Could new policies be the “great reset” for Ireland’s offshore wind?
Recently published policies effectively put an end to the open-door regime in Ireland, which could be a showstopper for the many announced projects without secured maritime area consents.
Ireland is getting a regulatory framework in place to meet their target of 5 GW offshore wind by 2030. The spring of 2023 has been eagerly awaited with an offtake auction planned in April for the first phase of projects with area consents, and the allocation of area consents for Phase 2 was expected to launch in Q1 2023.
New offshore wind-related documents published
Two recently published policy documents shed more light on the future framework, but also potentially delay and limit the scope of Phase 2:
The Policy Statement for Phase 2 establishes that all future offshore wind development in Ireland is expected to happen within Offshore Renewable Energy Designated Areas.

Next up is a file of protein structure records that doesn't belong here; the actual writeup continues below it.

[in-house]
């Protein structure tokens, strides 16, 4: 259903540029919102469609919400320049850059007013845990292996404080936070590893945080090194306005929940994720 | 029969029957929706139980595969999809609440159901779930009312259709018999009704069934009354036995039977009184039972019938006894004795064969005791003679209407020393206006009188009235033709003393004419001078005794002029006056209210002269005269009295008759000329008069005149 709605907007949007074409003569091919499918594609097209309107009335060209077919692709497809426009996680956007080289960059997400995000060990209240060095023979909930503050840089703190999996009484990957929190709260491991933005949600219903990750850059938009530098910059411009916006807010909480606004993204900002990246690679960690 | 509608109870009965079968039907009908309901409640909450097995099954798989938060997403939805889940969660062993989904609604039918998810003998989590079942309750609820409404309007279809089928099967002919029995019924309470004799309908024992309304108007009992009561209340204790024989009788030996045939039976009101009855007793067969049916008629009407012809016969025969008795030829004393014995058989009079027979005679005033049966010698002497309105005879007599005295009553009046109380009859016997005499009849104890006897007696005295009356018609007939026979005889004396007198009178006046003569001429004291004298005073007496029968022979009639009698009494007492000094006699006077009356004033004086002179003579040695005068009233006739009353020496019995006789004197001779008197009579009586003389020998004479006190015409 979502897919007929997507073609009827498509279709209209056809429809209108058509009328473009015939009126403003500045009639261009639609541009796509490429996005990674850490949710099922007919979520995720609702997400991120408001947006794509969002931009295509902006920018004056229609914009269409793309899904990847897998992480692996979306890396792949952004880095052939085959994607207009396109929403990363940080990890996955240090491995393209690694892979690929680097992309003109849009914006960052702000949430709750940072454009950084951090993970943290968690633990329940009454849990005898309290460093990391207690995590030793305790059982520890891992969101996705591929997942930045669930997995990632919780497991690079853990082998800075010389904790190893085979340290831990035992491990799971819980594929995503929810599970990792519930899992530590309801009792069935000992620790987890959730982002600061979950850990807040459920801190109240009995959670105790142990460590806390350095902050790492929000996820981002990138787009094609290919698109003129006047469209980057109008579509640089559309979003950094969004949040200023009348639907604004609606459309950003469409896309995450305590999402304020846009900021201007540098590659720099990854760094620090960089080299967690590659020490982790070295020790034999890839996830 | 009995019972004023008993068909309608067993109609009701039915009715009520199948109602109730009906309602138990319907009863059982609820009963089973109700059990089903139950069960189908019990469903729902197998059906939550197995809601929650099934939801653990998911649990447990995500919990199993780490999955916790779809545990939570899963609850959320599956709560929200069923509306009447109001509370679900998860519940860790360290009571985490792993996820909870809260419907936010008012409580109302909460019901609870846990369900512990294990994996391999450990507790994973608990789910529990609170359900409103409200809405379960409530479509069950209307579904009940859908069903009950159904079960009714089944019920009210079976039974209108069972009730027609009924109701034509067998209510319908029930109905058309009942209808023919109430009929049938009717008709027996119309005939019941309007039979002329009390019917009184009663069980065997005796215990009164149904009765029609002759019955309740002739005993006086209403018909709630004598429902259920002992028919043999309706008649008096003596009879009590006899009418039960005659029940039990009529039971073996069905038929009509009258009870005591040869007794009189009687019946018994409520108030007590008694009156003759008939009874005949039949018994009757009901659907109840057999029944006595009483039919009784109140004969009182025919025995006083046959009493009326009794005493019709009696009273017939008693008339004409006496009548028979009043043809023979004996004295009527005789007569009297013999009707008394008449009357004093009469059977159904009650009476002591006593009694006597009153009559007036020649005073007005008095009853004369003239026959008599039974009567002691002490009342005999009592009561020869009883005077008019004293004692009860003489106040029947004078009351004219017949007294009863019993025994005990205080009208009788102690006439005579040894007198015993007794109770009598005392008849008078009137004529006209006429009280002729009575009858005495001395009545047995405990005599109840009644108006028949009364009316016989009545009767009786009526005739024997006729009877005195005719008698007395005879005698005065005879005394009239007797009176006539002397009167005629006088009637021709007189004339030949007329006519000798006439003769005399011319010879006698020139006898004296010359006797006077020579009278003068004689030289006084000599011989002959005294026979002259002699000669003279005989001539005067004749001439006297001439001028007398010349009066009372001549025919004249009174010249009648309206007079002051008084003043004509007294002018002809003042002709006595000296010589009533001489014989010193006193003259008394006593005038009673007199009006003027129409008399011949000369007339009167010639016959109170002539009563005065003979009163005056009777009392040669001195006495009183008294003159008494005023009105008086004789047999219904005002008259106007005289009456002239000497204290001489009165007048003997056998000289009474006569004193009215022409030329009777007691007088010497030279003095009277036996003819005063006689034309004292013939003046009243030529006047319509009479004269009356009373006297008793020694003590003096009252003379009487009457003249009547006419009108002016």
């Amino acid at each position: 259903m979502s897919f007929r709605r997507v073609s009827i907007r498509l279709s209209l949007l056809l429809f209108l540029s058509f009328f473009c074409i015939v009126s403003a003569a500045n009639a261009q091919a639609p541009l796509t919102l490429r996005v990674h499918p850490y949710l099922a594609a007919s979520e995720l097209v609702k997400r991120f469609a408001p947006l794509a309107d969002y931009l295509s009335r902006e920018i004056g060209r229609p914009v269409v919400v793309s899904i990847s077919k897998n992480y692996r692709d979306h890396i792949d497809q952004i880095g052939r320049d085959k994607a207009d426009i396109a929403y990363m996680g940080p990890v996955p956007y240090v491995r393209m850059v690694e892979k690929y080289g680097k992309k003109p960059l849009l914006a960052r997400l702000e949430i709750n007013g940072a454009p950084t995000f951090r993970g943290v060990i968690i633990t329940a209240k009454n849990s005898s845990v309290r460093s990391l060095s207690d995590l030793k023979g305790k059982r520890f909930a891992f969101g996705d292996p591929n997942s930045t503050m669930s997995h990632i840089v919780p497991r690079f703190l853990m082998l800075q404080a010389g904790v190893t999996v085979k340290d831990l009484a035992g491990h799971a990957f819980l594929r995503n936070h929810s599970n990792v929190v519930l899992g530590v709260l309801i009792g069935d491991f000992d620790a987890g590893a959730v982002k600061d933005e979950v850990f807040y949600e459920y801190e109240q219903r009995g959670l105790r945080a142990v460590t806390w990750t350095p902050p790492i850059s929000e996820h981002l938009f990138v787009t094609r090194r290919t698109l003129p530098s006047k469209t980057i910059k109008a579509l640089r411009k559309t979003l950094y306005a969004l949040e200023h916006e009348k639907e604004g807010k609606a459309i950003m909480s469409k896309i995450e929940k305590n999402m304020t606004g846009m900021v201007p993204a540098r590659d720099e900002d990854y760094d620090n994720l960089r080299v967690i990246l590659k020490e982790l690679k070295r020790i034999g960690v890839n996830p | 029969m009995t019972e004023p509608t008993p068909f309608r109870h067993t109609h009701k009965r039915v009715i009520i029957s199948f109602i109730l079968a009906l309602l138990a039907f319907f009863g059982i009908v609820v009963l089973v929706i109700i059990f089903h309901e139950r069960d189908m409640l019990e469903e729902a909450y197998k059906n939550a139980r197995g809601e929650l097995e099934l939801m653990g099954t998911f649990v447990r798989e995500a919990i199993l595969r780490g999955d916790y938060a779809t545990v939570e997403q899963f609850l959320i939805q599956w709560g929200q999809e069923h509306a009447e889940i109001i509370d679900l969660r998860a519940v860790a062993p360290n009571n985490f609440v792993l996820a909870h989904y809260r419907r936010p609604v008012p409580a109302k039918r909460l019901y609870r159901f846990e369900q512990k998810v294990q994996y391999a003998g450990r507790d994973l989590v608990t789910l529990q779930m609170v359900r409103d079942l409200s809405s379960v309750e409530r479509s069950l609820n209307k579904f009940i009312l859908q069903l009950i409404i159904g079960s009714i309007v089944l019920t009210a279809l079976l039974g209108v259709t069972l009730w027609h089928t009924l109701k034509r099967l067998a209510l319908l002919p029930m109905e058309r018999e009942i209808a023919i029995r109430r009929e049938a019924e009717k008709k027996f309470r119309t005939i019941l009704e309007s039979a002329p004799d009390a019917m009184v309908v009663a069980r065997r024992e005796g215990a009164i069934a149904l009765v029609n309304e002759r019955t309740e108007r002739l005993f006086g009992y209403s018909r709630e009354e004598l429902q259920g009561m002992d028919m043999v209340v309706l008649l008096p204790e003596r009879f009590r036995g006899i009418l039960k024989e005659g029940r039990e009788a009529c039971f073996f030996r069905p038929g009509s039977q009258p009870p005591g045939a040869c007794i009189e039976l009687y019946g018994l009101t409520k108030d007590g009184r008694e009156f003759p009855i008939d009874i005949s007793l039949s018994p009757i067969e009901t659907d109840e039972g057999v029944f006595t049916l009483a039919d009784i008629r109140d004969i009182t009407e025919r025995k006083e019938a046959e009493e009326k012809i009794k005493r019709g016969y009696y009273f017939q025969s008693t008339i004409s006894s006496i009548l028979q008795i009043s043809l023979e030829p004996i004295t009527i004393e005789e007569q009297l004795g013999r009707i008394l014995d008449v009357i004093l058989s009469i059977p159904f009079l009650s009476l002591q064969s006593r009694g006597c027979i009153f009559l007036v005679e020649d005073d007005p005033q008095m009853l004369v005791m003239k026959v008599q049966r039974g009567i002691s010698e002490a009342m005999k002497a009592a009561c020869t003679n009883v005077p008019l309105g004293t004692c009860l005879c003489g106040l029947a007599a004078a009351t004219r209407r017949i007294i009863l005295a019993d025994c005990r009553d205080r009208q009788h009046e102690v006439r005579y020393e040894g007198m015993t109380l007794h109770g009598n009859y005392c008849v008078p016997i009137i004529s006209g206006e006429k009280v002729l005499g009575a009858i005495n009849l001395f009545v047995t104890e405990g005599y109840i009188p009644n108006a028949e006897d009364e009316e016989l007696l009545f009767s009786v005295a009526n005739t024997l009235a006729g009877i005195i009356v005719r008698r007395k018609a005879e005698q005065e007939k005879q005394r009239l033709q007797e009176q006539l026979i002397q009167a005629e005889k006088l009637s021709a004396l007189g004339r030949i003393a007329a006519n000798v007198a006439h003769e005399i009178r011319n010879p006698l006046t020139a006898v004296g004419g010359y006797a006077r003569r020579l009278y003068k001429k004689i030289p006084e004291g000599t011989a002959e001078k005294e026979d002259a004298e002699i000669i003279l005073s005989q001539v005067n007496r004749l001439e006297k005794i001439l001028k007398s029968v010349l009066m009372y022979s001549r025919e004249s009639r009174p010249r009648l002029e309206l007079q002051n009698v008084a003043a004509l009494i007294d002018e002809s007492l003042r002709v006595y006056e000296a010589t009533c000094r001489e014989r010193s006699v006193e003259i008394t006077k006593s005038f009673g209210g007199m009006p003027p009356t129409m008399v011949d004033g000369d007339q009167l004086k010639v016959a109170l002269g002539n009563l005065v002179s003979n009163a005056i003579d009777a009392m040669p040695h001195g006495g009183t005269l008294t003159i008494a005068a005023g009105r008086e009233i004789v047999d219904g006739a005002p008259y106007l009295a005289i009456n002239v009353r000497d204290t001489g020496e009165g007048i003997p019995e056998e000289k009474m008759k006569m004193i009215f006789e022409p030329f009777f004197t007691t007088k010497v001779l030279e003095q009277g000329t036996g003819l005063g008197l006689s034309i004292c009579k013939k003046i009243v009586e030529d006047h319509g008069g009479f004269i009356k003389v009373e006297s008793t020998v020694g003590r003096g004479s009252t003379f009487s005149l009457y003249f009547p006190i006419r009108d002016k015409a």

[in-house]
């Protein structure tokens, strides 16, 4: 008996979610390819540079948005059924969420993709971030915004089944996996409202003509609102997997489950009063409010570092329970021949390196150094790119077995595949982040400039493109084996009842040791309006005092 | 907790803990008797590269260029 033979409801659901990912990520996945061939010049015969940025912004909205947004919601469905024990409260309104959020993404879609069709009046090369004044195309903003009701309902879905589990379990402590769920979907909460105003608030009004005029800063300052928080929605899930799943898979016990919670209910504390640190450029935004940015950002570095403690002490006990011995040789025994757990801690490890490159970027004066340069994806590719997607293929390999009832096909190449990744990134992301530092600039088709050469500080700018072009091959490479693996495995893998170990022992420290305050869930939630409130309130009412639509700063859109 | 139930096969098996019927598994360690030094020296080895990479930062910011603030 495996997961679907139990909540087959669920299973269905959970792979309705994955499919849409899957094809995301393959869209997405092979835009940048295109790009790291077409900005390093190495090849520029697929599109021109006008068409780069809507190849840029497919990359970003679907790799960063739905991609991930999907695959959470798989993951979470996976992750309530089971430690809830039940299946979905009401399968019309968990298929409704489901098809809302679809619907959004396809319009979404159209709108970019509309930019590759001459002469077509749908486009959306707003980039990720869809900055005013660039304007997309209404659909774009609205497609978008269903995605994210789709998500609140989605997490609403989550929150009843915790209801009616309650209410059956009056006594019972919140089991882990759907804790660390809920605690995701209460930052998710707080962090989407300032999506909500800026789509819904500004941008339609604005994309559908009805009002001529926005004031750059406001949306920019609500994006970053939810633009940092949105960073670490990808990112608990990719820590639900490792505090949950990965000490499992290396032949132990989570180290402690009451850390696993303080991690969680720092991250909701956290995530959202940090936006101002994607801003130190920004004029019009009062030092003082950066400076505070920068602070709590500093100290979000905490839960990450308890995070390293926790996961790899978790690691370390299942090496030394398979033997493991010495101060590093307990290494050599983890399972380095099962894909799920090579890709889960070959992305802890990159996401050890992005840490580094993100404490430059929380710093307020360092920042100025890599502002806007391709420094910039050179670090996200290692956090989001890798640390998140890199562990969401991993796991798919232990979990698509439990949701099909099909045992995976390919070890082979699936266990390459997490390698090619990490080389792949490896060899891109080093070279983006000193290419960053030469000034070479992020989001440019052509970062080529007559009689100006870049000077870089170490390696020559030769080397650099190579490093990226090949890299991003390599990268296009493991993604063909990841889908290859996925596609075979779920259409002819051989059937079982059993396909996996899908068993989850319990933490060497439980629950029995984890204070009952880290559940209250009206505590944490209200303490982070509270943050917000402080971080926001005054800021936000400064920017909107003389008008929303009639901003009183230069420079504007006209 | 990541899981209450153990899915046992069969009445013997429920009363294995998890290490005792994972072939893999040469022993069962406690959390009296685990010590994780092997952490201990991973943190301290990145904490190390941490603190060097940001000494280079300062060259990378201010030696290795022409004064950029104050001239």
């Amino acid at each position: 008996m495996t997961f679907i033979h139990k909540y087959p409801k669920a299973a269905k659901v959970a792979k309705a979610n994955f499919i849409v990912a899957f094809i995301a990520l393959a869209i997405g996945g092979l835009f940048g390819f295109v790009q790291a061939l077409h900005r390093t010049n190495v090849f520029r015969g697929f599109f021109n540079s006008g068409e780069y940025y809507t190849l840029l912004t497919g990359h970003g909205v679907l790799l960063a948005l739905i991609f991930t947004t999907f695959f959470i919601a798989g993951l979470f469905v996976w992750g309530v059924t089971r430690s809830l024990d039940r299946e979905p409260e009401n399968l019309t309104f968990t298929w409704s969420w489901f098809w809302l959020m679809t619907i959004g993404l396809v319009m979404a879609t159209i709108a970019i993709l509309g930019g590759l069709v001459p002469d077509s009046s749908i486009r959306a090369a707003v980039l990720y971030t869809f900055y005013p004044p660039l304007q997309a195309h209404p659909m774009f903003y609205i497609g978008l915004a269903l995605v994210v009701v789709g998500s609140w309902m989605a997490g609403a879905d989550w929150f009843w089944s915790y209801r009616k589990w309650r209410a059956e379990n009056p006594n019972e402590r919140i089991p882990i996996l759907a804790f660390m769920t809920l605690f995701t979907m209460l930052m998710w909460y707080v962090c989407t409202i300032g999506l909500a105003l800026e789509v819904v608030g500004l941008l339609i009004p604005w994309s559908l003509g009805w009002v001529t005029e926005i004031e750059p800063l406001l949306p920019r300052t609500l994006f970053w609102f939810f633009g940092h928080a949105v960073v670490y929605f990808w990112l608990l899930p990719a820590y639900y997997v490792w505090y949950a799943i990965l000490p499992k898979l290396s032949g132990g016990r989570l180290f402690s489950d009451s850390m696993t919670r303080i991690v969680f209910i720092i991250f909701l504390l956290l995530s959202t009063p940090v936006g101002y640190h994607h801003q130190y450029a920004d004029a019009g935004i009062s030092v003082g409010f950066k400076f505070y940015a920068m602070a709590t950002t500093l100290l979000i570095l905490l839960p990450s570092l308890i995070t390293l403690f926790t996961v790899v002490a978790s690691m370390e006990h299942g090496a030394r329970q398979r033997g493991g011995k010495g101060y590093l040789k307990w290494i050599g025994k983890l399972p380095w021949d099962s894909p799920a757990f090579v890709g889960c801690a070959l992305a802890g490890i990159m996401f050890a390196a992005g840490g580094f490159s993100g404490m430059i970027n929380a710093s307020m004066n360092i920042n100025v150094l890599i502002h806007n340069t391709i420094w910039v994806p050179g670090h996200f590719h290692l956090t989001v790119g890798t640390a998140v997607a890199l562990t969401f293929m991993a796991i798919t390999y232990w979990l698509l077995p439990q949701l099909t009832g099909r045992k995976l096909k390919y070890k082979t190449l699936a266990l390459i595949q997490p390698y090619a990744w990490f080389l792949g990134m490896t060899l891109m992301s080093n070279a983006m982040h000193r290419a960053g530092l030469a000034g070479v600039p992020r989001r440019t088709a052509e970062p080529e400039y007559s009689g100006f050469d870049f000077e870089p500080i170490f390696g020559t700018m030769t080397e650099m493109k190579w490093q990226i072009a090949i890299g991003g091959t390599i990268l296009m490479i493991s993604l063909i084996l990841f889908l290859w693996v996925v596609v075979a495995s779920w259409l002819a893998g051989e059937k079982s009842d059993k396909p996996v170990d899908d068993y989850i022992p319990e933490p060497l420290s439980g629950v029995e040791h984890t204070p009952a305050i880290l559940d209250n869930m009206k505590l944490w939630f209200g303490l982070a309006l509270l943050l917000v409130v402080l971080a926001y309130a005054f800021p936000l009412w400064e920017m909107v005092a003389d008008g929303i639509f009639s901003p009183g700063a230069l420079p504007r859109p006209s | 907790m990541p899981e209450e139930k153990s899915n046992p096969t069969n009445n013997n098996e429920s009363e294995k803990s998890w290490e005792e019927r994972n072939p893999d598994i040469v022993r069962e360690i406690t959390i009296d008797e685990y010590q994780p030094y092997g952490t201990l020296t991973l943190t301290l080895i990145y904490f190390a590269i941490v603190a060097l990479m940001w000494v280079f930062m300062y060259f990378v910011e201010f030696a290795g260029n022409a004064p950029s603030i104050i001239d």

- The designated areas are yet to be defined, but it is given that for Phase 2, they will be aligned with and decided by available grid capacity.
- This new framework could mean that the offshore wind capacity up for grabs in Phase 2 could be as low as 700 MW, as any additional capacity will depend on how much grid capacity is left from Phase 1.
The recently published draft Offshore Renewable Energy Development Plan II (OREDP II) gives some insight into the potential locations of designated areas for Phase 3, focusing on hydrogen production, and the Enduring Regime that will follow. Three potential ‘Broad Areas of Interest’ have been identified – all intended for floating offshore wind – and only a few of the currently announced projects are located in the areas.
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